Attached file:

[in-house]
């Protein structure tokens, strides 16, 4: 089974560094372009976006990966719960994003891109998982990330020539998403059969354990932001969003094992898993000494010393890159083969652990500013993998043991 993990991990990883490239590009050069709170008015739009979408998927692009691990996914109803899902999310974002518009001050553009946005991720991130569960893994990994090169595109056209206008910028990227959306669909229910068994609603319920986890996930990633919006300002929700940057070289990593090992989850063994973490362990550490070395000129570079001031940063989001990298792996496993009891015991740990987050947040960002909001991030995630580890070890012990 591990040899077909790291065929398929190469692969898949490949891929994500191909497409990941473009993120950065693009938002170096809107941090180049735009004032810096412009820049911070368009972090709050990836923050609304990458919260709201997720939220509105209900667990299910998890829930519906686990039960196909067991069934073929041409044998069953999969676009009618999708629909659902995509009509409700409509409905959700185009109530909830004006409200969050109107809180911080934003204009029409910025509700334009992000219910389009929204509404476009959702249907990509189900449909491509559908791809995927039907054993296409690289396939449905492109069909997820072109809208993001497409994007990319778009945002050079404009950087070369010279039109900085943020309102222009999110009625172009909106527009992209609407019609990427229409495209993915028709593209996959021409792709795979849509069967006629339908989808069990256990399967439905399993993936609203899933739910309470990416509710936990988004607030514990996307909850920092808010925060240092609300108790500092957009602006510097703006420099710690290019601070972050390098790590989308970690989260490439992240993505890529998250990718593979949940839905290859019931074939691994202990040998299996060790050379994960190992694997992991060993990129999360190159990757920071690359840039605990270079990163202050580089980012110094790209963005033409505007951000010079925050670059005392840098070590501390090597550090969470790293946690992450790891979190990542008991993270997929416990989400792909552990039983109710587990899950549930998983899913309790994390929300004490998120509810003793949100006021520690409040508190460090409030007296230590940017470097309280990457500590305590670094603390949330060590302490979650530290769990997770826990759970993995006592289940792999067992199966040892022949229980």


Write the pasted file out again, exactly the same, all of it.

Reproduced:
[in-house]
């Protein structure tokens, strides 16, 4: 089974560094372009976006990966719960994003891109998982990330020539998403059969354990932001969003094992898993000494010393890159083969652990500013993998043991 993990991990990883490239590009050069709170008015739009979408998927692009691990996914109803899902999310974002518009001050553009946005991720991130569960893994990994090169595109056209206008910028990227959306669909229910068994609603319920986890996930990633919006300002929700940057070289990593090992989850063994973490362990550490070395000129570079001031940063989001990298792996496993009891015991740990987050947040960002909001991030995630580890070890012990 591990040899077909790291065929398929190469692969898949490949891929994500191909497409990941473009993120950065693009938002170096809107941090180049735009004032810096412009820049911070368009972090709050990836923050609304990458919260709201997720939220509105209900667990299910998890829930519906686990039960196909067991069934073929041409044998069953999969676009009618999708629909659902995509009509409700409509409905959700185009109530909830004006409200969050109107809180911080934003204009029409910025509700334009992000219910389009929204509404476009959702249907990509189900449909491509559908791809995927039907054993296409690289396939449905492109069909997820072109809208993001497409994007990319778009945002050079404009950087070369010279039109900085943020309102222009999110009625172009909106527009992209609407019609990427229409495209993915028709593209996959021409792709795979849509069967006629339908989808069990256990399967439905399993993936609203899933739910309470990416509710936990988004607030514990996307909850920092808010925060240092609300108790500092957009602006510097703006420099710690290019601070972050390098790590989308970690989260490439992240993505890529998250990718593979949940839905290859019931074939691994202990040998299996060790050379994960190992694997992991060993990129999360190159990757920071690359840039605990270079990163202050580089980012110094790209963005033409505007951000010079925050670059005392840098070590501390090597550090969470790293946690992450790891979190990542008991993270997929416990989400792909552990039983109710587990899950549930998983899913309790994390929300004490998120509810003793949100006021520690409040508190460090409030007296230590940017470097309280990457500590305590670094603390949330060590302490979650530290769990997770826990759970993995006592289940792999067992199966040892022949229980």